With Clemson's spring ball getting underway Wednesday, Clemson247 selects five players on offense (and defense to come) that could stand to take significant steps forward this offseason in order to make a leap in production and value during the 2021 season.
1. WR Joe Ngata (Jr.) and WR Frank Ladson (Jr.): Two-for-one in this first slot, and it should be obvious why both players are included in this list. Ngata nor Ladson had ideal sophomore seasons from both health and production standpoints. But both should enter spring ball healthy and hungry. Ngata caught just seven passes last season and had zero touchdowns. Ladson played in 10 games but only started four. He caught 18 passes in those 10 games.
Clemson's wide receiver unit has a chance to be really, really good in 2021. But there's still plenty of unknown and untapped.
Could totally have included redshirt sophomore wide receiver Brannon Spector on this list primarily due to the departure of Amari Rodgers. I elected to go with Ngata and Ladson because they possess more raw talent and are coming off disappointing seasons.
Plus, if Justyn Ross continues to be on pace to return to the field next fall and Ngata and Ladson do take the next steps, along with sophomore E.J. Williams being in the mix, less of a load falls on Spector despite the different positions and roles in the offense.
2. RB Chez Mellusi (Jr.): The more obvious pick for running back in this spot would've been senior Lyn-J Dixon. But Mellusi showed us flashes in 2020 that were promising, and for the first time in his career at Clemson, he's presented with a legit opportunity to become a significant part of the offense. Even if Dixon makes 2021 his best year at Clemson, there's opportunity for Mellusi as the second lead back to make a notable impact.
There are plenty of bodies (Dixon, Mellusi, Mikey Dukes, Kobe Pace, Will Shipley, Phil Mafah, Darien Rencher) in the running back room this spring and summer, and that's a good thing for competition. C.J. Spiller will have no shortage of that to fuel his guys.
3. OL Hunter Rayburn (RS So.): To be honest, we don't have a large enough sample size to know if Rayburn has a shot at legitimately factoring into the center rotation this spring or beyond. But that's also reason enough for some blind optimism?
Rayburn (6-4, 320) played 57 snaps over six games in 2020.
He wasn't the first or second-best option for the position despite the options ahead of him having limitations. He was listed as third-team center on the depth chart behind Cade Stewart and Mason Trotter.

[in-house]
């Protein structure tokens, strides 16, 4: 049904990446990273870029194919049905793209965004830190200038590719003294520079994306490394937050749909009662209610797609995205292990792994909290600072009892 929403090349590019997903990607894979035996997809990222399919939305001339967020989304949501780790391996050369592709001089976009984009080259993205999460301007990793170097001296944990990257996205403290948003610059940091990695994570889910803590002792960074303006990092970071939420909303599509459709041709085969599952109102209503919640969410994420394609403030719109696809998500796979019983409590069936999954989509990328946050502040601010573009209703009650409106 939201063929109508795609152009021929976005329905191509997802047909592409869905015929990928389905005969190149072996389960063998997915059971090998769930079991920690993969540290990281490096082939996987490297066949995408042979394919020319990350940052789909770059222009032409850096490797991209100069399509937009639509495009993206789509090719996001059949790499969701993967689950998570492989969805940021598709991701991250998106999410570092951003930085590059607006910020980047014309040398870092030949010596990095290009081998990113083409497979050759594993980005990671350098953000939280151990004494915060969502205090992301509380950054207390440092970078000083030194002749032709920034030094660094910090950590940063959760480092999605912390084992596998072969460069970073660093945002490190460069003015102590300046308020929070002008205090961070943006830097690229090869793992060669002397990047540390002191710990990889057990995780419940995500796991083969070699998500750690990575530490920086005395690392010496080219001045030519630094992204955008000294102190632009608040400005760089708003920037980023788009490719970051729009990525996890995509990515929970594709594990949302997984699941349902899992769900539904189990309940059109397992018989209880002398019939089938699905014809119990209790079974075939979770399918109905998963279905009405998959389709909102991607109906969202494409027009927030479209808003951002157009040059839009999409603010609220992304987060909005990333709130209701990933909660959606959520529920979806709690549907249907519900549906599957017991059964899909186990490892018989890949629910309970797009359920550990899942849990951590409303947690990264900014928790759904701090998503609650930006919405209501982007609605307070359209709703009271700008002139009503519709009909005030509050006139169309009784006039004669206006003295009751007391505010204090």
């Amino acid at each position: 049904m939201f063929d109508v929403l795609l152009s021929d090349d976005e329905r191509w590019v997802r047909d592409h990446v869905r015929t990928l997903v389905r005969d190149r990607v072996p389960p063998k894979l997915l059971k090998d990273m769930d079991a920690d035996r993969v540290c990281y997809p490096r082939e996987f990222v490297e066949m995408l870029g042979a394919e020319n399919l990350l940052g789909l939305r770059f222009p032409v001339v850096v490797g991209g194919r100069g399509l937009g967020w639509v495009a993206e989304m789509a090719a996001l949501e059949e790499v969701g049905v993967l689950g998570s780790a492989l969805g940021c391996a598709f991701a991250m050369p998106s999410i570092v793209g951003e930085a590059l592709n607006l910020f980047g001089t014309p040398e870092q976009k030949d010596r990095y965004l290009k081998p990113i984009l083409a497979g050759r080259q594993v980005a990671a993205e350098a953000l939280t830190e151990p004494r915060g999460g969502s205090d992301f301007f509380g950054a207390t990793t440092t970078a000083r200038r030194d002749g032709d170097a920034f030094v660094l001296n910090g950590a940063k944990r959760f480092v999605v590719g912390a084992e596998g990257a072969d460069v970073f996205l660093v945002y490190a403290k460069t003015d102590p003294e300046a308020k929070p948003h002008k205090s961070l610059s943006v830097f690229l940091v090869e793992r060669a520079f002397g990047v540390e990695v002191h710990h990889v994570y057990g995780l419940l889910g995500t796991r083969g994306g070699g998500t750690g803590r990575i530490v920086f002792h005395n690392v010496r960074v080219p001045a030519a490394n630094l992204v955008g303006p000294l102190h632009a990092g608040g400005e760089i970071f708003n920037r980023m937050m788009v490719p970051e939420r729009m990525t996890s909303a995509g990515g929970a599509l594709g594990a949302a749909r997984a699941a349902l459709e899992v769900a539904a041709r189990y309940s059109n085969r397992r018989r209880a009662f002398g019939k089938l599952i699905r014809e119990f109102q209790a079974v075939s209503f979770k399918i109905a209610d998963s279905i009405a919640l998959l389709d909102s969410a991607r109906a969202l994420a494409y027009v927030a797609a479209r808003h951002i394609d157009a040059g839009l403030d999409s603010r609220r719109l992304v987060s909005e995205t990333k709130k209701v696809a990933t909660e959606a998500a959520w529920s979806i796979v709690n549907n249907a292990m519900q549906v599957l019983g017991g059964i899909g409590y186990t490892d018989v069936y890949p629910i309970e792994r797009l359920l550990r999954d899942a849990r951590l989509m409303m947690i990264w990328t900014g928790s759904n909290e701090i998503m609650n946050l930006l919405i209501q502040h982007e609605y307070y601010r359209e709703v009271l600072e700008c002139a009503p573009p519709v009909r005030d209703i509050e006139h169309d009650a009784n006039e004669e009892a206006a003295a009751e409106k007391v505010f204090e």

With Stewart having moved on, there's a vacancy at center. Who fills the role and how capable is the occupant are two big questions facing Clemson this offseason. I didn't include Trotter because despite Trotter out-playing his recruiting ranking already, he's undersized and there's a probable ceiling there.
4. OL Paul Tchio (So.): Fair to suggest that Tchio ranked as the eighth or ninth most viable option at offensive line for Clemson last season behind Walker Parks and Trotter?
The freshmen OL snap counts withstanding Parks:
Tchio: 80 snaps over 9 games
Mitchell Mayes: 61 snaps over 4 games
Trent Howard: 21 snaps over 4 games
Bryn Tucker: 11 snaps over 3 games
John Williams: 7 snaps over 2 games
Converted guard Tayquon Johnson played 86 snaps over 11 games, so perhaps he would have fit in at No. 8 over Tchio.
Veteran Blake Vinson (37 snaps/3 games) didn't play in a game on the schedule past Georgia Tech on Oct. 15.
Point being, Clemson needs Tchio to be a dependable rotational player in 2021. Tchio's place on the depth chart last year was second team left guard behind Matt Bockhorst. Will be interesting to see if Tchio sticks inside or if Clemson has any inclination to train him at tackle. Regardless, Clemson needs to get Tchio ready for meaningful snaps in his Year 2.
5. QB Hunter Helms (RS Fr.): OK so including a preferred walk-on on this list might not have been your first guess, but the depth behind D.J. Uiagalelei is largely unproven and young. Redshirt sophomore Taisun Phommachanh knows the offense as the elder in the room, but Helms, as a freshman, was arguably the better passer than Phommachanh in the limited times we saw them in 2020.
Helms was 9-of-12 for 77 yards and two touchdowns in 22 snaps played over three games.
Phommachanh was was 5-of-17 for 17 yards in 43 snaps played over four games.
Should Uiagalelei get banged up and have to miss a half or a game or even multiple games, is there an obvious answer as to which backup quarterback enters the game, especially if Clemson needs to pass to win? I'm not sure.
Freshmen quarterbacks Bubba Chandler and Will Taylor don't arrive on campus until June and are unlikely Year 1 contributors.